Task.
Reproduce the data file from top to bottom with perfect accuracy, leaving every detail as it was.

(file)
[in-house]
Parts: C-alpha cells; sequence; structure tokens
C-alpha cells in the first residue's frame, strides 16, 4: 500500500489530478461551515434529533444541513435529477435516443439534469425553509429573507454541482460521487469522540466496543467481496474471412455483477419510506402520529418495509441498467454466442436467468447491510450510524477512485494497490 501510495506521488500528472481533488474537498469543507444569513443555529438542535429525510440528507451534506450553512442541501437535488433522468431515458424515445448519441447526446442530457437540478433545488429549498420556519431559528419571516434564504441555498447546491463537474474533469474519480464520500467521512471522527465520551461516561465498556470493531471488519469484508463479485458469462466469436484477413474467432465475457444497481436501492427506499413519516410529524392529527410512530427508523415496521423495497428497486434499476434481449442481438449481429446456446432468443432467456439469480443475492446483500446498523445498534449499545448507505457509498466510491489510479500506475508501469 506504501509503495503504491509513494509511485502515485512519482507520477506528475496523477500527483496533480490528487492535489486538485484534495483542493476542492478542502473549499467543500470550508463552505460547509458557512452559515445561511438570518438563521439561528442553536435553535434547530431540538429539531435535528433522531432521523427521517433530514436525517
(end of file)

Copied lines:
[in-house]
Parts: C-alpha cells; sequence; structure tokens
C-alpha cells in the first residue's frame, strides 16, 4: 500500500489530478461551515434529533444541513435529477435516443439534469425553509429573507454541482460521487469522540466496543467481496474471412455483477419510506402520529418495509441498467454466442436467468447491510450510524477512485494497490 501510495506521488500528472481533488474537498469543507444569513443555529438542535429525510440528507451534506450553512442541501437535488433522468431515458424515445448519441447526446442530457437540478433545488429549498420556519431559528419571516434564504441555498447546491463537474474533469474519480464520500467521512471522527465520551461516561465498556470493531471488519469484508463479485458469462466469436484477413474467432465475457444497481436501492427506499413519516410529524392529527410512530427508523415496521423495497428497486434499476434481449442481438449481429446456446432468443432467456439469480443475492446483500446498523445498534449499545448507505457509498466510491489510479500506475508501469 506504501509503495503504491509513494509511485502515485512519482507520477506528475496523477500527483496533480490528487492535489486538485484534495483542493476542492478542502473549499467543500470550508463552505460547509458557512452559515445561511438570518438563521439561528442553536435553535434547530431540538429539531435535528433522531432521523427521517433530514436525517